This has been a crazy year, full of more things to be thankful for than I can count. So much has happened and still more to come it seems. Today I take a moment to reflect back on the year, express not only my gratitude but also my appreciation for all that I have rather than focus on what I am missing.
2015 Has been a year of major reflection and spiritual growth. Three days before Thanksgiving 2014 I found a new spiritual home in Common Ground Corona. Common Ground Corona is not a church, but rather as I call it, a spiritual center. Based on the concepts of Embracing humanity and expressing divinity, Common Ground Corona is an inclusive spiritual community, open to all faiths and walks of life. It is the true definition of an interfaith ministry. Sharing what is at the core of all major religions of the world, Love, Gratitude and Acceptance.
I began my search for something last year because at the time I thought I was lost. I had lost my mother a few months before and found myself struggling to cope with the loss of her in my life. For all the complaining I did about her while she lived, and I complain I did, I was unable to process the void that had been created when she was no longer here. I set out to do things I had never done before, to move outside my comfort zone and expand my world. Then I discovered Meetup on the internet.
A whole new world opened to me and I found myself joining group after group believing that I could spread my wings and become someone new. I signed up for Yoga, Hiking, Couples cooking clubs, and a few other groups not worth mentioning. Fully intending to move beyond the comfort of my couch and experience the world as I had never allowed myself to experience before. And then I saw a Meetup for a form of Spiritual Healing called Reiki. I had no idea what it was, but it sounded interesting, was free, or as the post stated, by donation.
I researched the organization and even emailed the head of the center as I had questions, I had many questions, but none more important than would Gary and I be accepted being a married gay couple. I did not want to walk into an atmosphere of negativity if our presence would be an issue. My concern was not simply for myself and Gary, but also for those who were part of the group. Rev. Danell responded with open arms, love and expressed her deep sadness that anyone would ever even have to ask. She understood where it came from, but was saddened that I felt compelled to ask the question.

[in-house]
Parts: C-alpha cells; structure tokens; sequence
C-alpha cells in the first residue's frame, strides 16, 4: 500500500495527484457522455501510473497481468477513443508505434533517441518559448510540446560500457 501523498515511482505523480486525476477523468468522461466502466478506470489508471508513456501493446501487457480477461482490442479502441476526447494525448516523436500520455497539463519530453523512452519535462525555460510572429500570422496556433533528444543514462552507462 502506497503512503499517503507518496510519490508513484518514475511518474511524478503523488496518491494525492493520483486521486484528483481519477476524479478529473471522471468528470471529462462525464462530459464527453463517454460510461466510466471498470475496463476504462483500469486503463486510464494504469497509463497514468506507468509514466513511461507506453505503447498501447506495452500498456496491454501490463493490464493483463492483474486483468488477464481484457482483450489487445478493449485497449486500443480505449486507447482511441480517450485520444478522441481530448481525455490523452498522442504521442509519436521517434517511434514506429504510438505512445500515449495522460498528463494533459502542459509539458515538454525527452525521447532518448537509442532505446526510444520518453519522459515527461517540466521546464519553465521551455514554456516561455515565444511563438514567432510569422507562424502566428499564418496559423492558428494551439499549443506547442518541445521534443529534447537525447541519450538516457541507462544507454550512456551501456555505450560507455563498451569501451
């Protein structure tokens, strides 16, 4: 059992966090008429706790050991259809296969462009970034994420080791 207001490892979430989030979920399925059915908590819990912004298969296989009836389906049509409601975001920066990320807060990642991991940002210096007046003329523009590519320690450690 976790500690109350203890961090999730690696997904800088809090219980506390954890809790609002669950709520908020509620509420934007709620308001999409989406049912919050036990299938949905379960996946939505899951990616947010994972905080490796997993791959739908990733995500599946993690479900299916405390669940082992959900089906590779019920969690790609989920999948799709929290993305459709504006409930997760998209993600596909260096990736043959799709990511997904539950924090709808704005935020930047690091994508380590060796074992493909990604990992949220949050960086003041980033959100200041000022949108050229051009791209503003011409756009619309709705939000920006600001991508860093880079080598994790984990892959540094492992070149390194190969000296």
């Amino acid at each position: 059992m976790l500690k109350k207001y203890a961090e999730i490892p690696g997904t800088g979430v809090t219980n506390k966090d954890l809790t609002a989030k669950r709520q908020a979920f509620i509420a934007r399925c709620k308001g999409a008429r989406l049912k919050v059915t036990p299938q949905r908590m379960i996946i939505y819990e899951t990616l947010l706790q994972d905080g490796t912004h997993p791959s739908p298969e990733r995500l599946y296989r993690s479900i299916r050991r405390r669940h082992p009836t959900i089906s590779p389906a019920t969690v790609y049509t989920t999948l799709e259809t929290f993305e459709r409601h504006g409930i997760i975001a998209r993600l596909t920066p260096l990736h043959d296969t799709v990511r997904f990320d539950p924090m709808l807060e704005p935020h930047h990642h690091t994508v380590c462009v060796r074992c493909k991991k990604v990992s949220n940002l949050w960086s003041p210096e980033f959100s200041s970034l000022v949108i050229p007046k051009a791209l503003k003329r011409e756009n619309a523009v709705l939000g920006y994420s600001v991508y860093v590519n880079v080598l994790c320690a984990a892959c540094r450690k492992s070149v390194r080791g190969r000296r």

Long Story short, we went, and fell in love with the energy and love that one could feel the moment you walked in the door. A few days later we joined Common Ground Corona for their Thanksgiving meal the day after thanksgiving. It was the start of a journey I could not have expected, and a decision I would never have imagined.
By May of 2015 I realized that I was being called to something greater, I had heard the small voice in my head for years, the desire to become had been trying to make itself known, yet now I could no longer ignore the calling. It was time to listen. Listen to the guidance that I was receiving, to the path that was opening before my eyes if only I would pay attention. And so, for one of the first times in my life, I listened, I thought, I meditated and I heard. By July I had been accepted into the Common Ground Interfaith Ministerial program as well as to Emerson Theological Institute.
You hear people say all the time, “ I was called to service”, I can admit that I never understood that was or how it would feel. I never comprehended being called to something so strongly that no matter how hard you tried to ignore or fight it, you simply could not. Yet this is what happened to me. I had been called for years, I simply refused to listen and follow.